Plagiocephaly: Getting a-head of the problem


  • Plagiocephaly: Flat, slanting/oblique head
  • Craniosynostosis: Premature fusion of one or more cranial sutures
  • Positional (aka deformational) plagiocephaly: Flattened shape and appearance of cranium due to extrinsic forces acting on an intrinsically normal skull
Source: UpToDate

Note that the remainder of this blog post will largely focus on positional plagiocephaly. 

Diagnosing plagiocephaly… from above!

  • Look down at the patient from above. 
  • Identify the side of flattening. 
  • Identify if and which ear is anteriorly positioned. 
Source: UpToDate

Note that with positional plagiocephaly, the flattened side corresponds with the anterior positioning of the ipsilateral ear. As such, in positional plagiocephaly, the head shape is a parallelogram. 


Positional plagiocephaly should be differentiated from other conditions that result in plagiocephaly, including congenital muscular torticollis (CMT), positional torticollis, unilateral lambdoid synostosis, and unilateral coronal synostosis.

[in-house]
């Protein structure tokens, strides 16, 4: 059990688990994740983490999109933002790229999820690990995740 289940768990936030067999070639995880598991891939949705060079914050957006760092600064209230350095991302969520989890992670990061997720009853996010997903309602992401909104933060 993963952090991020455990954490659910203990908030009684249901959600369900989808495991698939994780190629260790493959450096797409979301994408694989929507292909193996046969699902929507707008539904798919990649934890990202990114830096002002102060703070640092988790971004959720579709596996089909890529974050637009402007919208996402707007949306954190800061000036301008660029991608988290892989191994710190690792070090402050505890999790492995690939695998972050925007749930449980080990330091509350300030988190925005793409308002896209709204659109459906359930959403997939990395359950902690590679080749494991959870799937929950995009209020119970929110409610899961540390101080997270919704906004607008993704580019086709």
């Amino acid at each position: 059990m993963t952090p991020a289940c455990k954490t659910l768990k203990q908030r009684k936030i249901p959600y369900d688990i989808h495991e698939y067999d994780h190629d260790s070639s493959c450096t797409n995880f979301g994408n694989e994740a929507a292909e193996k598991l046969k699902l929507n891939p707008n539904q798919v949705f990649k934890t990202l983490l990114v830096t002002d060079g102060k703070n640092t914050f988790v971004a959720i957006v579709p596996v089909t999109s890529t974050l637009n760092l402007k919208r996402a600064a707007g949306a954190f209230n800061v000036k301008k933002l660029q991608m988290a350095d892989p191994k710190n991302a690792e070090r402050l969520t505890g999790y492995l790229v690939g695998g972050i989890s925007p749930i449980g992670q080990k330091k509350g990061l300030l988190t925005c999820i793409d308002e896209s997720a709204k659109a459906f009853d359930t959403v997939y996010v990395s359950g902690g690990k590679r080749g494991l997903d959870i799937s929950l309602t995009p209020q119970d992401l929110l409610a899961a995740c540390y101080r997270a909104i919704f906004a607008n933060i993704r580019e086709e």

• Postural deformity of neck
  • Head tilt to one side with chin rotated to the opposite side
  • Reduced cervical range of motion
  • Palpable SCM tightness or mass

Positional plagiocephaly vs Craniosynostosis

  • Consider the pathophysiology of craniosynostosis: the premature synostosis (i.e. union/fusion) of at least one cranial suture leads to compensatory skull growth in parallel to the affected suture (e.g., fusion of sagittal suture results in skull elongation, aka scaphocephaly—see figure above)

Craniosynostosis is associated with multiple genetic syndromes, including Crouzon syndrome, Apert syndrome, Pfeiffer syndrome, and Carpenter syndrome. 

Interventions for positional plagiocephaly

Position and handling: 

  • Increased tummy time
  • Supervised time with supported sitting up or cuddling upright
  • Adjusting infants head position during feeds, holding, carrying

Environmental adaptations: 

  • Place infant at a different end of the crib each time going to sleep
  • Infants prefer to face the room to look around
  • Place crib-safe toys or mirrors on desired side of infant
  • Limit time in car seats, swings, and other infant devices

Helmet or band therapy (cranial orthosis):

  • Helmet: surrounds the asymmetrical head with a symmetrical mold
  • Band: more proactive, applies gentle pressure to area where head growth not wanted, leaving space for area of desired growth
    • Adjusted weekly or bi-weekly

Physical Therapy:

Blog post based on Med-Peds Forum talk by Julia Ding, PGY4